The same applies to ops: there’s now one way (sort of) to understand and manage it all. In contrast, we current have many different ways and tools, often customized within large organizations. That much variety ends up costing too much, and slowing things down more than you’d think.

Original source: VMware VP: Kubernetes as the ‘new IaaS normal’

Sharp edges

“We’re seeing Kubernetes emerging not just as an infrastructure service abstraction, but as a dominant control plane for driving workloads, whether those workloads are running in Linux application containers or pretty much anywhere. And that’s an absolute delight.”

The downside is that “it’s a fancy system and it has some really sharp edges.” This brings us back to the goal of simplifying the developer experience. “Creating a comfortable environment that uses the power of the system, that doesn’t force them to deal with all these sharp tools that can cut them all the time, is very important,” said McLuckie.

Original source: VMware supremo Pat Gelsinger makes peace with Microsoft, and Virtzilla pitches Tanzu to the Spring crowd

Portability isn’t a thing with kubernetes

Kubernetes facilitates portability because it helps standardize our software development life cycle and, most importantly, our operating model. However, it also adds management overhead to our organization, it forces us to engage with commercial vendors and to completely rearchitect our applications. Implementing portability with Kubernetes also requires avoiding any dependency that ties the application to the infrastructure provider, such as the use of cloud provider’s native services. Often, these services provide the capabilities that drove us to the cloud in the first place.

In conclusion, the portability tax is high. Make sure to pay it only for applications that truly need it and that are likely to switch infrastructure provider at some point. For all the others, don’t choose Kubernetes on the basis of a universal portability principle, just because it “sounds right”. On the contrary, adopt Kubernetes for agility, scalability and for modernizing your application architectures.

Original source: Why Adopting Kubernetes for Application Portability Is Not a Good Idea, Marco Meinardi, Gartner

Getting ready for change sure pays off when things change

Strong digital foundations are already helping leading companies adapt to the crisis quickly. One global retailer that invested for years in true omni-channel sales and delivery had already offered curbside pickup at 100 of its stores. When forced to close its physical stores owing to COVID-19, in just 48 hours it was able to expand its curbside service to 1,400 stores while maintaining a majority of its revenue. Meanwhile, many of its competitors struggled to shore up their online channels.

Black Swan thinking seems to be the principal that surviving long-term is all about avoiding the rare, but reliable occur disaster. When times are good, things are easy. You have the prepare for the worst, because eventually the worst will happen.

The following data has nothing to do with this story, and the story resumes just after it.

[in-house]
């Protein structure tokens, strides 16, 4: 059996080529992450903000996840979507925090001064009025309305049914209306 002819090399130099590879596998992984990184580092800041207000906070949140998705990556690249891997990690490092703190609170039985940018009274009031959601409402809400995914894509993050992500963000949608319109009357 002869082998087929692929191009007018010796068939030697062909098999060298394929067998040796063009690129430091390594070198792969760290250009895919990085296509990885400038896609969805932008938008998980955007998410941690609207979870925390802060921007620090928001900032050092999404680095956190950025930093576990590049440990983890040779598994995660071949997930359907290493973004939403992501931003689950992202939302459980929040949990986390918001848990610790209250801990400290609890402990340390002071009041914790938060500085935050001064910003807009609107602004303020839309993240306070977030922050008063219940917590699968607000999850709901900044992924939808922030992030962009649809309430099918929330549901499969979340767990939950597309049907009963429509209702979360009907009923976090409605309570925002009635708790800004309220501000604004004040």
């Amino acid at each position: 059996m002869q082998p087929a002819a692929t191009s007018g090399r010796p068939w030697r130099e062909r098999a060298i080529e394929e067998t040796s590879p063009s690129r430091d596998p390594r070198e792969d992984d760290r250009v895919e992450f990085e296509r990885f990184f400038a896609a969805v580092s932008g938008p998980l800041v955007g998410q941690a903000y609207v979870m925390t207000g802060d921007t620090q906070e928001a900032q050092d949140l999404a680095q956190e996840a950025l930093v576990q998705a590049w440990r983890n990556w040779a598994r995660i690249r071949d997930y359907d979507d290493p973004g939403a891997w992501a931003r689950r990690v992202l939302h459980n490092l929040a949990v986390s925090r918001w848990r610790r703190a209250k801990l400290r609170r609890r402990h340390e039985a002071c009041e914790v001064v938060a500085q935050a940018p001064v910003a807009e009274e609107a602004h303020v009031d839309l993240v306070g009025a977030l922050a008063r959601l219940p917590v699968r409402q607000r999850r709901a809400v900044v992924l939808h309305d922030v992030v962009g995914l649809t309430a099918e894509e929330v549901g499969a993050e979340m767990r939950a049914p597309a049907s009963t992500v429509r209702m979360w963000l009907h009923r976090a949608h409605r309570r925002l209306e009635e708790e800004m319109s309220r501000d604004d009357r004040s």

Original source: Accenture’s CEO: 5 rules for rethinking digital transformation during COVID-19

Gartner on Google Cloud

How about Google? Gartner said it is also strong for “every use case,” apart from edge, which is a rather strong caveat. It has won developer “mind share” via open source Kubernetes and TensorFlow, and according to Gartner, “closed a number of critical capability gaps between GCP and Azure.”

The analysts were not happy with GCP’s availability record, however. “Google’s much-vaunted network capabilities have been the source of a number of GCP outages during the last year, with devastating impact on customers,” they wrote.

The fact that GCP is “a small fraction of overall Google revenue” is also a concern, presumably on the basis that if parent company Alphabet were to decide to change track, the cloud product set might no longer keep pace with its competition.

Based in Tim Anderson’s summary, it seems like the MQ matches everyone’s general sentiment and folklore about the public cloud providers.

Public cloud is just becoming normal IT, with the usual benefits and faults. Ongoing, as negatives are found, the framing will likely be: it’s better than the alternative. That is, whatever faults public cloud has, the overall benefit will likely be better than sticking with majority on-premises.

Original source: Gartner on cloud contenders: AWS fails to lower its prices, Microsoft ‘cannot guarantee capacity’, Google has ‘devastating’ network outages

Giving developers the tools to do security checks

Synk and other cloud security vendors have focuses on container image registries as a weak link in the cloud-native application development workflow. Aqua Security, the Boston-based infrastructure security specialist, released a similar scanner earlier this year targeting Docker container images and Harbor, an open source container image registry project backed by the Cloud Native Computing Foundation.

In the never ending quest to bundle up all the steps in software development into the developer phase. It started by pulling in QA and product management with XP, project management with Scrum; operations, configuration management, release management, and monitoring with DevOps and then cloud native; security here. Sometime it’ll need to be compliance.

Original source: DevSecOps Emerges as a Cash Magnet